'Chemical Ali' Execution OK'd in Iraq

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Iraq's presidential council has given the approval to execute Saddam Hussein's cousin, known as "Chemical Ali," for his role in the 1980s scorched-earth campaign against Kurds, officials said Friday. But the council, made up of Iraq's president and two vice presidents, spared the lives of two other officials amid Sunni protests that they were only following orders.

The execution of Ali Hassan al-Majid by hanging could take place in less than 30 days. He was one of three former Saddam officials sentenced to death last June.

Al-Majid, along with his two fellow defendants, was convicted by an Iraqi court of genocide, war crimes and crimes against humanity for their participation in the Operation Anfal crackdown. The operation carried out in northern Iraq killed almost 200,000 Kurdish civilians and guerrillas.

Al-Majid was nicknamed "Chemical Ali" for ordering poison gas attacks that killed thousands.

The officials said the three-member presidential council agreed to al-Majid's execution, but did not approve death sentences against the other two - Hussein Rashid Mohammed, an ex-deputy director of operations for the Iraqi armed forces, and former defense minister Sultan Hashim al-Taie.

All three of the men remain in U.S. custody. Their fate had been in legal limbo since last summer.

The decision to spare the other two was seen as a compromise to ease Sunni objections to executing al-Taie. He is respected as a career soldier who was forced to follow the regime in their policy of purges against Kurds.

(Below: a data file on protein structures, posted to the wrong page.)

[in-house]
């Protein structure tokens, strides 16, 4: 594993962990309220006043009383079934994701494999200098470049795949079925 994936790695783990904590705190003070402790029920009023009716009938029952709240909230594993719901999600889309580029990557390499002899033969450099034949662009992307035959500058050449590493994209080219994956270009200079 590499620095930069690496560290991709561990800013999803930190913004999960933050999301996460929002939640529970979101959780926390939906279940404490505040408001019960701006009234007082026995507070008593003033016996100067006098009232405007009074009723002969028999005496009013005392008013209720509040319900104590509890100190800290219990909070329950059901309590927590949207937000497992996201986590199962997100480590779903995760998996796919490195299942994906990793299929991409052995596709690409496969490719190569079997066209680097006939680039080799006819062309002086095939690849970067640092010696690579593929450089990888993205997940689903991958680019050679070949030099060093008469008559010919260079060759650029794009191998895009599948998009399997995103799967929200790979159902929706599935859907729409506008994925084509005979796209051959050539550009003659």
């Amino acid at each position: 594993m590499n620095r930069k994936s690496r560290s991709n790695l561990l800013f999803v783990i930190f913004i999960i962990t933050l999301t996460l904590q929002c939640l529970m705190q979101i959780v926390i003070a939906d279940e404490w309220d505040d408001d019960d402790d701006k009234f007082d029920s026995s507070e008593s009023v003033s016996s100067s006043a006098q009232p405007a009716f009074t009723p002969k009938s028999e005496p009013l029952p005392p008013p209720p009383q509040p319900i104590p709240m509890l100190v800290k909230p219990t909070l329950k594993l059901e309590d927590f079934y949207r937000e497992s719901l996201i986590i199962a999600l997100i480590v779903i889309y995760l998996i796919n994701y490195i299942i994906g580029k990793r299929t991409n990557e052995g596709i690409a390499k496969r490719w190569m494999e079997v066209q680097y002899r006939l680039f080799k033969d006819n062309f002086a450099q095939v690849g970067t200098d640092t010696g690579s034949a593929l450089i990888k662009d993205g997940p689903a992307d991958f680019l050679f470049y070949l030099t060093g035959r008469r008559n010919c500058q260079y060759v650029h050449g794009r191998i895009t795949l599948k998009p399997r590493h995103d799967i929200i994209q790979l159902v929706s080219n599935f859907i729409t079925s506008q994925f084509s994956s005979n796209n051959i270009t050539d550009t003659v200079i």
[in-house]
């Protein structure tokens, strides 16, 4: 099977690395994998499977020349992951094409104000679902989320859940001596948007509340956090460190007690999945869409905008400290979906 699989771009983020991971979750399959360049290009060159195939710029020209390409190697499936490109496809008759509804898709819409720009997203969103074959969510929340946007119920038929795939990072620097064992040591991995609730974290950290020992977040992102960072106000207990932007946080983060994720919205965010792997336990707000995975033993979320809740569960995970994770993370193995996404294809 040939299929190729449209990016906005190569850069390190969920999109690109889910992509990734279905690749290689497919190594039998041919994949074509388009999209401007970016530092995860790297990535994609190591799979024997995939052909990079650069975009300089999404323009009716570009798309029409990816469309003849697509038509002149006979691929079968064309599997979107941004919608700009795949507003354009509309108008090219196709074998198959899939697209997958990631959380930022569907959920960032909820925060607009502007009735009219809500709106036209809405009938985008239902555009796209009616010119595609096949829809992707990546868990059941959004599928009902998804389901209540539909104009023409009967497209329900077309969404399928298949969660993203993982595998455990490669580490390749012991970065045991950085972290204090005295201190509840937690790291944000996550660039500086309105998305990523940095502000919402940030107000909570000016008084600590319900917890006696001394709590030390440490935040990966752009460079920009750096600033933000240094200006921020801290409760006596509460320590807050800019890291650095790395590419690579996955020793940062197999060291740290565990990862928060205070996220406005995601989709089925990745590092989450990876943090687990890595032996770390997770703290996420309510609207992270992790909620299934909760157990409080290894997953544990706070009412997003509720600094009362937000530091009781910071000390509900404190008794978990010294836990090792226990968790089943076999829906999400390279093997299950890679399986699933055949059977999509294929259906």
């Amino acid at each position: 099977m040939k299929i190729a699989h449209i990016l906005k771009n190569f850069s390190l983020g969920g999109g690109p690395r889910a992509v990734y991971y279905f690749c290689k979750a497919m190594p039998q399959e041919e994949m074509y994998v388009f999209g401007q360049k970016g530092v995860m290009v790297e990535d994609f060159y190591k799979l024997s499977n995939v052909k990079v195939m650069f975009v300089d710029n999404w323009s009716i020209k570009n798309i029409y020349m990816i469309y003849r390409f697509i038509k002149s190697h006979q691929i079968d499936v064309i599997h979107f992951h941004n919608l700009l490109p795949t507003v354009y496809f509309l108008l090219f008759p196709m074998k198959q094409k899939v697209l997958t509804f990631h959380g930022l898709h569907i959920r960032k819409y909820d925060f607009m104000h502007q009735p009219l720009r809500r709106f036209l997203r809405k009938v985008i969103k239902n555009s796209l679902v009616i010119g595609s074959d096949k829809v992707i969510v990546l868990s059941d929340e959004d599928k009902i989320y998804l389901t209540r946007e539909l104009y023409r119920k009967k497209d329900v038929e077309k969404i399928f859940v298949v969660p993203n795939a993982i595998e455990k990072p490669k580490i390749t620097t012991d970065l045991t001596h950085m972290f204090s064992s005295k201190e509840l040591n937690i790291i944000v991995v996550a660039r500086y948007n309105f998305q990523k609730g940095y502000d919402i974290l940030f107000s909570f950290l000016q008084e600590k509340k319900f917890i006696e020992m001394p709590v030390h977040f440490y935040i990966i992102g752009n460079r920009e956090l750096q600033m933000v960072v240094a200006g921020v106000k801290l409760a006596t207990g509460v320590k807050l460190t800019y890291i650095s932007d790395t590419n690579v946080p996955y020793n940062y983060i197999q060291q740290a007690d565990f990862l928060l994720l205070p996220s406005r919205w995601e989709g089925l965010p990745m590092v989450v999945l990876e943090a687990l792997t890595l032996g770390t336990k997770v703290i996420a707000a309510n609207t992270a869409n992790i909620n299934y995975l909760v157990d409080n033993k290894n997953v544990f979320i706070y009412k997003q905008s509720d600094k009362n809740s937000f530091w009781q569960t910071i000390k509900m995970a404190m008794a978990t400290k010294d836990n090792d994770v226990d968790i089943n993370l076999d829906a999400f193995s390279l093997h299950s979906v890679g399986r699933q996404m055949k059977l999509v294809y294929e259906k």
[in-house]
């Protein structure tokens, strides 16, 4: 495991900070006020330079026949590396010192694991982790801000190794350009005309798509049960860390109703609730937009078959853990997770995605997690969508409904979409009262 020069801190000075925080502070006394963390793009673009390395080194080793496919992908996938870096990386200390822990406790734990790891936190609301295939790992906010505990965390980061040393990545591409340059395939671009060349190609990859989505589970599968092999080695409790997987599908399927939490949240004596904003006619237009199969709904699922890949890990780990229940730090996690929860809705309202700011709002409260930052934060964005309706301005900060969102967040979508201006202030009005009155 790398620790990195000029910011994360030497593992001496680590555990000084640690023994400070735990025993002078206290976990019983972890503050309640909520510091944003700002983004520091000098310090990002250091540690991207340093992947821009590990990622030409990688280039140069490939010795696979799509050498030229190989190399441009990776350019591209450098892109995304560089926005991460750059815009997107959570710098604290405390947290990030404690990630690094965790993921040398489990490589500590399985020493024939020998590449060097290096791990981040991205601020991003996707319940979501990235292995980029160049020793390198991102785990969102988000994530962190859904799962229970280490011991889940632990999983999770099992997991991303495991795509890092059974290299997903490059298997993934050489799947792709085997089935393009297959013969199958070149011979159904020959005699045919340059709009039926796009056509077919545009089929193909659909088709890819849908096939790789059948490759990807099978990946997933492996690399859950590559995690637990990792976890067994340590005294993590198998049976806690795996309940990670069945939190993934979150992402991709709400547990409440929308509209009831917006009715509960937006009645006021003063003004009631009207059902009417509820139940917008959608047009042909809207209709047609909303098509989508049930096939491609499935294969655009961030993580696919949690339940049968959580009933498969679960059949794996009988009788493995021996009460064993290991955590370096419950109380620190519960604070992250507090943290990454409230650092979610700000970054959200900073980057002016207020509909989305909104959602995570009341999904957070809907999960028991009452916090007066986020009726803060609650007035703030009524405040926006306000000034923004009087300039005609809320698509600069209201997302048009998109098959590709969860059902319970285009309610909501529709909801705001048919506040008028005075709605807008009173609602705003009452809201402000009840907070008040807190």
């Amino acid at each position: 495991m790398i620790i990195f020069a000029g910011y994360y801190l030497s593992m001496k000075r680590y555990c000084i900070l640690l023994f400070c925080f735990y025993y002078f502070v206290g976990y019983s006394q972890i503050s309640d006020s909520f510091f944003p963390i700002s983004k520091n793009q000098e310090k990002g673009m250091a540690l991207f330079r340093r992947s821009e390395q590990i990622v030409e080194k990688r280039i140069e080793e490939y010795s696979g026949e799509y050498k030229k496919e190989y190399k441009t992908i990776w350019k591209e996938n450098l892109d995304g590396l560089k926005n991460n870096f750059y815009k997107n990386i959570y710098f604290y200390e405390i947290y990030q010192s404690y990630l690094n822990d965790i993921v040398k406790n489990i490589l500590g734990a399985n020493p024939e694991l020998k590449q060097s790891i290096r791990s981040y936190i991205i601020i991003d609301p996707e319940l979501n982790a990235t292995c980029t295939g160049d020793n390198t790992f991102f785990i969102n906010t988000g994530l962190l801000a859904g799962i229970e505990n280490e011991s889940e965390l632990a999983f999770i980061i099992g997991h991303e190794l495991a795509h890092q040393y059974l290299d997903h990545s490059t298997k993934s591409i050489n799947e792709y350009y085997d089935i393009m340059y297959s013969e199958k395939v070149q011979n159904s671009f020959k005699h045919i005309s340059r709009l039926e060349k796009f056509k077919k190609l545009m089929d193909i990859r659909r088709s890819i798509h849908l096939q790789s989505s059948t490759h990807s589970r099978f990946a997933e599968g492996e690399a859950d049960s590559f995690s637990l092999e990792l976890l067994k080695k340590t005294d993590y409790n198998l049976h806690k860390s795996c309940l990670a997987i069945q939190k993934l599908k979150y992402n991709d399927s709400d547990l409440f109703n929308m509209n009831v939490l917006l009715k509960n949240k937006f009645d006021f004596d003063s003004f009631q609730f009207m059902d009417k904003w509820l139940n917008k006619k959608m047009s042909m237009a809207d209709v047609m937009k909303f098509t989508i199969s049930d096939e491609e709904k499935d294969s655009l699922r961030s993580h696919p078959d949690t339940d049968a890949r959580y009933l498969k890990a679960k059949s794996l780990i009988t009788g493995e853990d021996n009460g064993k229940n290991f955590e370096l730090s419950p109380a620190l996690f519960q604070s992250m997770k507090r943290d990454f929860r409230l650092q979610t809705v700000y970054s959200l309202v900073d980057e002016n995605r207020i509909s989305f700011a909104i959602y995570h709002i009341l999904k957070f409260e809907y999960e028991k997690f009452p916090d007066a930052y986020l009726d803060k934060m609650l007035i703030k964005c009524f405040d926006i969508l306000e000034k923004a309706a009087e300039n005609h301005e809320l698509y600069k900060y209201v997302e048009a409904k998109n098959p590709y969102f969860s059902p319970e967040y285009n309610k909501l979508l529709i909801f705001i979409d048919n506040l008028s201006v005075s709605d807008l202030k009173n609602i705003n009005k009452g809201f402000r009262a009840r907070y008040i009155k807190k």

Sunni leaders including Vice President Tariq al-Hashemi have launched a campaign to spare the life of al-Taie. Al-Taie is a Sunni Arab from the northern city of Mosul who signed the cease-fire with U.S.-led forces that ended the 1991 Gulf War.

Iraqi President Jalal Talabani, himself a Kurd, has refused to sign the order against al-Taie.

Al-Taie surrendered to U.S. forces in September 2003 after weeks of negotiations. His defense attorneys have argued the Americans had promised him "protection and good treatment" before he turned himself in.

Al-Majid would be the fifth former Saddam regime official to be executed for the alleged atrocities perpetrated against Iraqis in the last 30 years.

A government adviser, who spoke on condition of anonymity because he wasn't authorized to release the information, said Prime Minister Nouri al-Maliki and U.S. officials had been informed of the decision by phone and that a meeting was planned to decide when and where the execution should take place.

Prosecutor Jaafar al-Moussawi, who said he had received word of the decision from the presidential council, said there was a legal basis for the execution of "Chemical Ali" but not of the other two.

He said no law existed that could force the presidential council to endorse the execution of all three, so it had the prerogative to just sign off on one of the orders.

An appeals court upheld the verdicts against the three in September.

There have been few calls for leniency regarding al-Majid.

Source: Associated Press

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